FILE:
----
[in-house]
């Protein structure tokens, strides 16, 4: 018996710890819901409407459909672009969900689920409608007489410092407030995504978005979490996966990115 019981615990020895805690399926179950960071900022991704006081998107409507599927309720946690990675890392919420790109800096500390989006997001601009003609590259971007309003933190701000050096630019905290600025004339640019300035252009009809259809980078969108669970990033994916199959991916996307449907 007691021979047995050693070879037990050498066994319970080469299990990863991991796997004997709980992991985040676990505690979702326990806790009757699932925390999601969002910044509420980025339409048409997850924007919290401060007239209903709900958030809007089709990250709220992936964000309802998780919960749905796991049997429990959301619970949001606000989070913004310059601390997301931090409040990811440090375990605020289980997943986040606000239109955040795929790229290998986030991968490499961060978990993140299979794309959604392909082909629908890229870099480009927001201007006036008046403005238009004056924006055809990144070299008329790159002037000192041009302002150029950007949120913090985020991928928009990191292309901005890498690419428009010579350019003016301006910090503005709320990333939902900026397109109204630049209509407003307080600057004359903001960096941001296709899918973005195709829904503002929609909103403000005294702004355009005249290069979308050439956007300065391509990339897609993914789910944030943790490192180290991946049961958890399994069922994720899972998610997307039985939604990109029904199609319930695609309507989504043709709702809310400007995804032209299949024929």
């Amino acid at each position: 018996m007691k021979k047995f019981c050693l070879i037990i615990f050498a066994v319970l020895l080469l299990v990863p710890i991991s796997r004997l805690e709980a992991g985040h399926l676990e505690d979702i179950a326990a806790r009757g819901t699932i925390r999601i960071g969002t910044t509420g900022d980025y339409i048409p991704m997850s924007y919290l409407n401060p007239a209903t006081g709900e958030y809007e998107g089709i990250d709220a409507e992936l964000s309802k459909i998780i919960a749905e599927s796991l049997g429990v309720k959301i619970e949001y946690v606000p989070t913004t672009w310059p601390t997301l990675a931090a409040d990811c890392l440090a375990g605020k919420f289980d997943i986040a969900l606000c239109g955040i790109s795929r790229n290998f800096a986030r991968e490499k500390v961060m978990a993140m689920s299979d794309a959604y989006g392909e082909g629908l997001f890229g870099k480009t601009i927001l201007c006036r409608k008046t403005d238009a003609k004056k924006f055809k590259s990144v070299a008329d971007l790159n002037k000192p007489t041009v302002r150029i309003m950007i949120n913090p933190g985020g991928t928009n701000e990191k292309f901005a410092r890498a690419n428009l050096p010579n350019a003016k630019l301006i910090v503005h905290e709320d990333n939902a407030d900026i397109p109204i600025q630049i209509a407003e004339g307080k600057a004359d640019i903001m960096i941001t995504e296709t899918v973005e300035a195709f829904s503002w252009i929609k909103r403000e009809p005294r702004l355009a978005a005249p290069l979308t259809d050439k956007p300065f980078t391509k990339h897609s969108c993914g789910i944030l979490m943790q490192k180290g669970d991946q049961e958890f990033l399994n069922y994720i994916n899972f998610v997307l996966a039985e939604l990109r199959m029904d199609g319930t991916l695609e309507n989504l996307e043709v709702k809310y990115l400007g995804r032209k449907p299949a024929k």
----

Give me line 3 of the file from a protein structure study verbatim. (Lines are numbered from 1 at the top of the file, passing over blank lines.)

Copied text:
């Amino acid at each position: 018996m007691k021979k047995f019981c050693l070879i037990i615990f050498a066994v319970l020895l080469l299990v990863p710890i991991s796997r004997l805690e709980a992991g985040h399926l676990e505690d979702i179950a326990a806790r009757g819901t699932i925390r999601i960071g969002t910044t509420g900022d980025y339409i048409p991704m997850s924007y919290l409407n401060p007239a209903t006081g709900e958030y809007e998107g089709i990250d709220a409507e992936l964000s309802k459909i998780i919960a749905e599927s796991l049997g429990v309720k959301i619970e949001y946690v606000p989070t913004t672009w310059p601390t997301l990675a931090a409040d990811c890392l440090a375990g605020k919420f289980d997943i986040a969900l606000c239109g955040i790109s795929r790229n290998f800096a986030r991968e490499k500390v961060m978990a993140m689920s299979d794309a959604y989006g392909e082909g629908l997001f890229g870099k480009t601009i927001l201007c006036r409608k008046t403005d238009a003609k004056k924006f055809k590259s990144v070299a008329d971007l790159n002037k000192p007489t041009v302002r150029i309003m950007i949120n913090p933190g985020g991928t928009n701000e990191k292309f901005a410092r890498a690419n428009l050096p010579n350019a003016k630019l301006i910090v503005h905290e709320d990333n939902a407030d900026i397109p109204i600025q630049i209509a407003e004339g307080k600057a004359d640019i903001m960096i941001t995504e296709t899918v973005e300035a195709f829904s503002w252009i929609k909103r403000e009809p005294r702004l355009a978005a005249p290069l979308t259809d050439k956007p300065f980078t391509k990339h897609s969108c993914g789910i944030l979490m943790q490192k180290g669970d991946q049961e958890f990033l399994n069922y994720i994916n899972f998610v997307l996966a039985e939604l990109r199959m029904d199609g319930t991916l695609e309507n989504l996307e043709v709702k809310y990115l400007g995804r032209k449907p299949a024929k």